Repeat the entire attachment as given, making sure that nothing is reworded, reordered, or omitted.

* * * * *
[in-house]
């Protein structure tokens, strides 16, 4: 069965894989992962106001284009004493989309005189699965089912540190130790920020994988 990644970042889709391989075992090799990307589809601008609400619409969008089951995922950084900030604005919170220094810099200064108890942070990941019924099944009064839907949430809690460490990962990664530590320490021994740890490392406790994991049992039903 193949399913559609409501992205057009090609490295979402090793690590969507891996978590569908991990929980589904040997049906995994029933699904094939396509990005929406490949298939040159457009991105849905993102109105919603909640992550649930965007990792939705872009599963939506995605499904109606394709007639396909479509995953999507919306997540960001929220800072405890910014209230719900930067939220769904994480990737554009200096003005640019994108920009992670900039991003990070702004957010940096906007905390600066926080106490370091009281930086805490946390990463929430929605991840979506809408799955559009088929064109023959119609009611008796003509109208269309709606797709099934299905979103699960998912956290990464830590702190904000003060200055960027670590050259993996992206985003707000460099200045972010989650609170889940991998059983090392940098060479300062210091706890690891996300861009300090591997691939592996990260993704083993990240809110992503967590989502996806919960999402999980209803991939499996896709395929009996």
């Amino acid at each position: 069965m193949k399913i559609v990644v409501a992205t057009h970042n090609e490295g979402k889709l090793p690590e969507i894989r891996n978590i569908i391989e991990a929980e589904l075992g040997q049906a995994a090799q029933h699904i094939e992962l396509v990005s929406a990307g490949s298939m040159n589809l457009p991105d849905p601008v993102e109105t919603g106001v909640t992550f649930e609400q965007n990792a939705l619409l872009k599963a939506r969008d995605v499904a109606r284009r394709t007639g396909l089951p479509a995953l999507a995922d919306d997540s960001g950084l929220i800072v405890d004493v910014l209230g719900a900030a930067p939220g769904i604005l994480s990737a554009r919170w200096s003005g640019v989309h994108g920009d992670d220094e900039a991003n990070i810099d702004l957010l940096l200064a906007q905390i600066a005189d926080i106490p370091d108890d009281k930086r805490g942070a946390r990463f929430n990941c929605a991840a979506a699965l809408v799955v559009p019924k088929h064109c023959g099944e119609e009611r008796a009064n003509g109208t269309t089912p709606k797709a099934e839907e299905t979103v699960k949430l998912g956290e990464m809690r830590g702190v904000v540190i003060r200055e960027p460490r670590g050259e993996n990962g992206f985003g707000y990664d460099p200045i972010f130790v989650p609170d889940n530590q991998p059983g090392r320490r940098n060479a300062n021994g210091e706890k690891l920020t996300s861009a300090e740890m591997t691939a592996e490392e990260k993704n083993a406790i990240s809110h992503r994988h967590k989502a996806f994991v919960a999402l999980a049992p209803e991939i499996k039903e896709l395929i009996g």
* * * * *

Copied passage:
[in-house]
């Protein structure tokens, strides 16, 4: 069965894989992962106001284009004493989309005189699965089912540190130790920020994988 990644970042889709391989075992090799990307589809601008609400619409969008089951995922950084900030604005919170220094810099200064108890942070990941019924099944009064839907949430809690460490990962990664530590320490021994740890490392406790994991049992039903 193949399913559609409501992205057009090609490295979402090793690590969507891996978590569908991990929980589904040997049906995994029933699904094939396509990005929406490949298939040159457009991105849905993102109105919603909640992550649930965007990792939705872009599963939506995605499904109606394709007639396909479509995953999507919306997540960001929220800072405890910014209230719900930067939220769904994480990737554009200096003005640019994108920009992670900039991003990070702004957010940096906007905390600066926080106490370091009281930086805490946390990463929430929605991840979506809408799955559009088929064109023959119609009611008796003509109208269309709606797709099934299905979103699960998912956290990464830590702190904000003060200055960027670590050259993996992206985003707000460099200045972010989650609170889940991998059983090392940098060479300062210091706890690891996300861009300090591997691939592996990260993704083993990240809110992503967590989502996806919960999402999980209803991939499996896709395929009996």
């Amino acid at each position: 069965m193949k399913i559609v990644v409501a992205t057009h970042n090609e490295g979402k889709l090793p690590e969507i894989r891996n978590i569908i391989e991990a929980e589904l075992g040997q049906a995994a090799q029933h699904i094939e992962l396509v990005s929406a990307g490949s298939m040159n589809l457009p991105d849905p601008v993102e109105t919603g106001v909640t992550f649930e609400q965007n990792a939705l619409l872009k599963a939506r969008d995605v499904a109606r284009r394709t007639g396909l089951p479509a995953l999507a995922d919306d997540s960001g950084l929220i800072v405890d004493v910014l209230g719900a900030a930067p939220g769904i604005l994480s990737a554009r919170w200096s003005g640019v989309h994108g920009d992670d220094e900039a991003n990070i810099d702004l957010l940096l200064a906007q905390i600066a005189d926080i106490p370091d108890d009281k930086r805490g942070a946390r990463f929430n990941c929605a991840a979506a699965l809408v799955v559009p019924k088929h064109c023959g099944e119609e009611r008796a009064n003509g109208t269309t089912p709606k797709a099934e839907e299905t979103v699960k949430l998912g956290e990464m809690r830590g702190v904000v540190i003060r200055e960027p460490r670590g050259e993996n990962g992206f985003g707000y990664d460099p200045i972010f130790v989650p609170d889940n530590q991998p059983g090392r320490r940098n060479a300062n021994g210091e706890k690891l920020t996300s861009a300090e740890m591997t691939a592996e490392e990260k993704n083993a406790i990240s809110h992503r994988h967590k989502a996806f994991v919960a999402l999980a049992p209803e991939i499996k039903e896709l395929i009996g």